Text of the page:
Airport Transfers in Tunisia
Whichever airport you arrive in when you book your holiday in Tunisia, TaxiFinders.com will have your transport waiting for you at the airport and will take you swiftly and in comfort to your holiday accommodation. And when you book with TaxiFinders.com your journey costs are paid before you leave for your holiday. So, climb into your taxi and sit back and enjoy the ride to your holiday destination!
What exactly does Tunisia have to offer?
→ Do you want sun, sand, sports, culture?
→ Somewhere where you can relax, enjoy good food, and return home with some shopping bargains, souvenirs for yourself and gifts for friends and relatives?
→ And, more importantly, feel you have had a holiday which has been excellent value for money?
Well, Tunisia will tick all these boxes!
Once you’ve checked in, unpacked and freshened up, you will certainly want to explore your new surroundings. One of the first things you will probably want to do is change some money, as Tunisian dinars cannot be purchased before you leave. The exchange rates are fixed by the government, so you should get the same rate at all the local banks and the airport. As it is illegal to export any dinars, you must change all your Tunisian notes and coins back before you leave.
If you are holidaying between December and March, the temperatures average between 14 to 16 degrees Celsius. The hottest months are July, August and September, with temperatures are around 29 to 33 degrees Celsius. European dress is accepted in Tunisia, but in public areas, bikinis or bare chests would probably be frowned upon.
A quick word on the local cuisine. Influenced by Mediterranean cooking, it is a mixture of French, Spanish and Italian flavours, prepared with olive oil and spices, to produce spicy dishes – mainly hotter than other North African dishes. The national dish is couscous, and this is served with lamb, chicken or vegetables. Freshly caught fish is very good too. Alcohol is available in some restaurants and supermarkets and the local Tunisian wine is reasonably good.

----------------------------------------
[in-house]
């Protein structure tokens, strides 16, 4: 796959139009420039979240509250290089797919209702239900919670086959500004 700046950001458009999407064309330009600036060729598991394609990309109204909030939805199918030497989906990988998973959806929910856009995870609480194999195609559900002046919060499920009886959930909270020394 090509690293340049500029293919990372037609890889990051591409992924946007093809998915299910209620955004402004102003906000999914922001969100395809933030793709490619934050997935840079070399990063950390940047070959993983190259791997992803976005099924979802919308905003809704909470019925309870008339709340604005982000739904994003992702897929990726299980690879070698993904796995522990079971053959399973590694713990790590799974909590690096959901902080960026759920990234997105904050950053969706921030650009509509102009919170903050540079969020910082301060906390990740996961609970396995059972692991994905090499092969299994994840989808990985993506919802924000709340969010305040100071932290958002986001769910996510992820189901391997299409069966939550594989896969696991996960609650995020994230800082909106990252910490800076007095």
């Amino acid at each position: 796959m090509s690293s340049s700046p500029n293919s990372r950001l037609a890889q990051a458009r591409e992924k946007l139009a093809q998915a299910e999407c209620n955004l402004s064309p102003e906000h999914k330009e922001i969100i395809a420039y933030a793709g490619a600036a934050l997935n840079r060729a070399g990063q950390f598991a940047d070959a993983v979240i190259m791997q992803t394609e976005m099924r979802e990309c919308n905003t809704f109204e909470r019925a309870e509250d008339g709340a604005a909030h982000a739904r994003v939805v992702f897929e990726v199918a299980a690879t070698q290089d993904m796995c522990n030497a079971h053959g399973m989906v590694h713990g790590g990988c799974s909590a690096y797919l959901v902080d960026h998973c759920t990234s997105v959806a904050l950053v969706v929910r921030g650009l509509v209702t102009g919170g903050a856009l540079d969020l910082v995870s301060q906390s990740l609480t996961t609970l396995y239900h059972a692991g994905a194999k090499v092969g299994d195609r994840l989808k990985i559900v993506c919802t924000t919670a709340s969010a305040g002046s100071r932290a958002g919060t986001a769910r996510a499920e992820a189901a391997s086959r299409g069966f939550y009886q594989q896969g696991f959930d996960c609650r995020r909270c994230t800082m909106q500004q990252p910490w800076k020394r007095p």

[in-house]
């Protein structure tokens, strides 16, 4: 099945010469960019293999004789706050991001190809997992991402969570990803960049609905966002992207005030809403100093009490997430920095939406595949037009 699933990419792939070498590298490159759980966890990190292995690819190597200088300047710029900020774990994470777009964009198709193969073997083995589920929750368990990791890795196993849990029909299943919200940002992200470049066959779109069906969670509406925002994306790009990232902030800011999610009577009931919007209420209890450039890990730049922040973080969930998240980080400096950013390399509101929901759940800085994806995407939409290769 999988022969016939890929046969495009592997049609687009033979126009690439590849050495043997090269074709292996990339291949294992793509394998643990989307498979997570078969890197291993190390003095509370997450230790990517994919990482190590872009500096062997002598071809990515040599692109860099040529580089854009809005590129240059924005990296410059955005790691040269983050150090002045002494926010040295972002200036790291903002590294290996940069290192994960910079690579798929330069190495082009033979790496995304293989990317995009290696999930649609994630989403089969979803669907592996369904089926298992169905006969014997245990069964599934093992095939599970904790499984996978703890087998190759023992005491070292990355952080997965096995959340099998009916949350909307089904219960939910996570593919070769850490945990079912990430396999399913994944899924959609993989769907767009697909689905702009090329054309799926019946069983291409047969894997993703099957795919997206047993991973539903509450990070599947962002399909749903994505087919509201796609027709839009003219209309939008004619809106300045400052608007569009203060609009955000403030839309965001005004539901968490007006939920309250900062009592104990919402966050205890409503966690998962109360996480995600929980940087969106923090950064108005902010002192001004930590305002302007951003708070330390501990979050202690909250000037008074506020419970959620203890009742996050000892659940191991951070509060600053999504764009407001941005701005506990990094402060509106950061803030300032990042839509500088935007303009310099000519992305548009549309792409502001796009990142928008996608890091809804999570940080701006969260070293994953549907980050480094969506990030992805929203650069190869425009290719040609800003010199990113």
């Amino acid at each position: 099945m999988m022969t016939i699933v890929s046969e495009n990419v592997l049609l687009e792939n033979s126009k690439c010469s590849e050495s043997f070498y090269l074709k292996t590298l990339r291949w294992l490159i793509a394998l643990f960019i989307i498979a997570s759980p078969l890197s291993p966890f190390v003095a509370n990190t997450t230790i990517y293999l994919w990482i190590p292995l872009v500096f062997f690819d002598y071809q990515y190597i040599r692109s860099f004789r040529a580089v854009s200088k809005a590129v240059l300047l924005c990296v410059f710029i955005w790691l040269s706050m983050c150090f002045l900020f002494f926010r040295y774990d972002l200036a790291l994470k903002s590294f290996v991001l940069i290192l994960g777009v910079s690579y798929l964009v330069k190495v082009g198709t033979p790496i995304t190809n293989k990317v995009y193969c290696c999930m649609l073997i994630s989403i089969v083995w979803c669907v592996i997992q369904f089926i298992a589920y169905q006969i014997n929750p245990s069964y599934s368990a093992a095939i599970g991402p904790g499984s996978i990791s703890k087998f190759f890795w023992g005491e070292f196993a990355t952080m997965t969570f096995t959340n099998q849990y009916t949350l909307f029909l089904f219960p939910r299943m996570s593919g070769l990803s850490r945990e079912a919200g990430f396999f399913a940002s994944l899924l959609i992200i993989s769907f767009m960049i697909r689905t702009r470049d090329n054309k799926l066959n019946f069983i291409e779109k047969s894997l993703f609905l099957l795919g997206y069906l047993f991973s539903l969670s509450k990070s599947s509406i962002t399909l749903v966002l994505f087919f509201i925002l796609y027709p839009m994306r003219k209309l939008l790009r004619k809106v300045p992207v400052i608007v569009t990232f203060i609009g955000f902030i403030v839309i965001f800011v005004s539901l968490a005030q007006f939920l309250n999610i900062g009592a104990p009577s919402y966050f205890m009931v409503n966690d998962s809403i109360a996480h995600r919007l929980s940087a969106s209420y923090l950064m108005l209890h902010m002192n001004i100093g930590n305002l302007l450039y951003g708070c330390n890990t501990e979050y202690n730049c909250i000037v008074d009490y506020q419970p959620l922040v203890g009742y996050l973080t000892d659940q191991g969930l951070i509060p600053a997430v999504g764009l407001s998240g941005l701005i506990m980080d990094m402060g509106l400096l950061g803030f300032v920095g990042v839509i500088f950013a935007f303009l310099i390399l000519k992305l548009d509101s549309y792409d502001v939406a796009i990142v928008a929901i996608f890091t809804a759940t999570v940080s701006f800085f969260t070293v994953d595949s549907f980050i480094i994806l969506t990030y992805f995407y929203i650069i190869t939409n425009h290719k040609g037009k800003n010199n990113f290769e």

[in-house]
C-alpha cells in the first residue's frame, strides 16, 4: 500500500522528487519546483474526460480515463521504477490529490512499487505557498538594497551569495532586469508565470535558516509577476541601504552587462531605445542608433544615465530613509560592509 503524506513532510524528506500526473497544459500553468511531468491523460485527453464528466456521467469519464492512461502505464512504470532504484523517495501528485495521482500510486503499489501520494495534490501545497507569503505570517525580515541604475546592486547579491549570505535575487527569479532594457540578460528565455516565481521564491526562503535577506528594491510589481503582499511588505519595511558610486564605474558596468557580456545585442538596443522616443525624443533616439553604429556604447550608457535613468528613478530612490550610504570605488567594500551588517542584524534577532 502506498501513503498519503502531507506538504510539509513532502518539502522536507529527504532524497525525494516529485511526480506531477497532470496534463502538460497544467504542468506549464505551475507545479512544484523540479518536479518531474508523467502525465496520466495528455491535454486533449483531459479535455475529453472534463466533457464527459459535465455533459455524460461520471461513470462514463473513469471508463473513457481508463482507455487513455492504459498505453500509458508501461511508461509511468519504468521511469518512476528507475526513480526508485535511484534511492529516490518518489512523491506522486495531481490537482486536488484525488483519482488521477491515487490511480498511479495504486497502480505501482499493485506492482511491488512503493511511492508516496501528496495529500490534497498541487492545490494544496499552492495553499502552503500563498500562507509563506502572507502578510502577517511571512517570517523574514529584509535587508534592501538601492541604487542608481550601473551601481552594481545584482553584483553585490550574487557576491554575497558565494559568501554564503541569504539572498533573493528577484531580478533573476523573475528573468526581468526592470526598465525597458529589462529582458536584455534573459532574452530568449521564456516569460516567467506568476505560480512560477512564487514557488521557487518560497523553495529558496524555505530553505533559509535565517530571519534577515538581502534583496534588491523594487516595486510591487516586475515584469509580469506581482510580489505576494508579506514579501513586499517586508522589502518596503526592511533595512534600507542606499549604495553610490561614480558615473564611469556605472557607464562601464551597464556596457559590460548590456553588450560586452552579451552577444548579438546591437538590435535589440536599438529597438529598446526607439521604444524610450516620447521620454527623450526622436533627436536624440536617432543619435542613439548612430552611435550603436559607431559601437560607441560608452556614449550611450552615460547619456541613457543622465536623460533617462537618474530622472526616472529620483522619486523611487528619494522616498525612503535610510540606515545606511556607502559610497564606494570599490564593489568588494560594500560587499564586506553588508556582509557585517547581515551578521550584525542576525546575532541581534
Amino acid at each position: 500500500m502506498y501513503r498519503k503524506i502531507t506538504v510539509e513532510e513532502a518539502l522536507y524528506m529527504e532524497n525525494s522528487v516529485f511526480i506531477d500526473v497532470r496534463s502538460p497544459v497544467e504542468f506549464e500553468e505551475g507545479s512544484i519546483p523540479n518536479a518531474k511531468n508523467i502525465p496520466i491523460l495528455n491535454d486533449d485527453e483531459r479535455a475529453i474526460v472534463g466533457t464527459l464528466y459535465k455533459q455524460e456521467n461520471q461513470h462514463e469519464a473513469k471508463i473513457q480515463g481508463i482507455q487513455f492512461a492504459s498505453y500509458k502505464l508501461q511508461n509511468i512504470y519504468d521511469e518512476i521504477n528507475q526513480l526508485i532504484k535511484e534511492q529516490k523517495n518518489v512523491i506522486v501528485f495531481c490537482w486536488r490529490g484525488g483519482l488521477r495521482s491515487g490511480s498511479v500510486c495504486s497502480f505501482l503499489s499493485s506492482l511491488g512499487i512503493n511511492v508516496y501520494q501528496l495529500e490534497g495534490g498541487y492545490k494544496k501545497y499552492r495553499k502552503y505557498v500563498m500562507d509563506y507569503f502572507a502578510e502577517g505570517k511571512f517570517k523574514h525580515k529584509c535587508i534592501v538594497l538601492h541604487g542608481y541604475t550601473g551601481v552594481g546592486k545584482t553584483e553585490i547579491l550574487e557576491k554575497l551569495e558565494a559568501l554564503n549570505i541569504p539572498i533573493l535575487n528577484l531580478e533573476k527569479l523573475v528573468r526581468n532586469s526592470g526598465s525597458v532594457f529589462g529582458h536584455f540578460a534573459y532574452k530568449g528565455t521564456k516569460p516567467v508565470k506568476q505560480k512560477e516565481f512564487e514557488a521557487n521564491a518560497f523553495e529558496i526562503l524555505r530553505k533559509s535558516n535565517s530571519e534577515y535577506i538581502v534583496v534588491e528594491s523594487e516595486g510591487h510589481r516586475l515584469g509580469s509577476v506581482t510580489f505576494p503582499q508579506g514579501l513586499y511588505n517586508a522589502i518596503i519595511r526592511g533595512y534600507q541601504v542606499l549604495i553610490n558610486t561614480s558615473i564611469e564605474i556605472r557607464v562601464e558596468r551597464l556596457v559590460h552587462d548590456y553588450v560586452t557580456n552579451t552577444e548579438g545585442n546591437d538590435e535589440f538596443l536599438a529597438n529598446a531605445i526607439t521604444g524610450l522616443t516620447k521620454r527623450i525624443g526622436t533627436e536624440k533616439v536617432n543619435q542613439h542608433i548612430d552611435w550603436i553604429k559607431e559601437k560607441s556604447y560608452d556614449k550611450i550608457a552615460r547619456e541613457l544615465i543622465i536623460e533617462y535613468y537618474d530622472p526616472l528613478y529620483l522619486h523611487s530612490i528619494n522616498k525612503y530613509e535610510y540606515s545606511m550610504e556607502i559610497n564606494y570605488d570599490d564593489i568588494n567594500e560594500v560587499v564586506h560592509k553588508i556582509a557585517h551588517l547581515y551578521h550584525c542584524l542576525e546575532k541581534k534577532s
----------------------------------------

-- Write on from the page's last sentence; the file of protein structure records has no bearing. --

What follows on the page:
In Tunis, the capital, the souks offer exciting shopping experiences – herbs, spices, leather goods, pottery, carpets, jewellery, to name just a few of the goods that are on sale. Other towns in Tunisia also have bazaars selling a variety of goods. Enjoy just walking down the narrow streets with the smell of spices, tea and coffee pervading the atmosphere. The hustle and bustle of it all will have you mesmerised. If you don’t want to purchase anything, just say ‘no’ and keep on walking. If you are looking for a souvenir or two, haggle! The stall holders will expect it, and you’ll feel proud of yourself when you secure a bargain!
So apart from relaxing on the beautiful, secluded, sandy beaches,
What else is there to do in Tunisia?
Well, just take a day or two out to visit: Dugga, a Roman site, and see also the Tunisian countryside with the vineyards, wild flowers, but don’t forget to take your camera! The ruins at Carthage are a must see, as is the Bardo museum in Tunis which has a wonderful display of mosaics. The amphitheatre at El Jem is another archaeological site not to be missed. Beautifully kept and not too commercialised. These are just a few ideas of what to see, but your hotel and tourist office will have more information.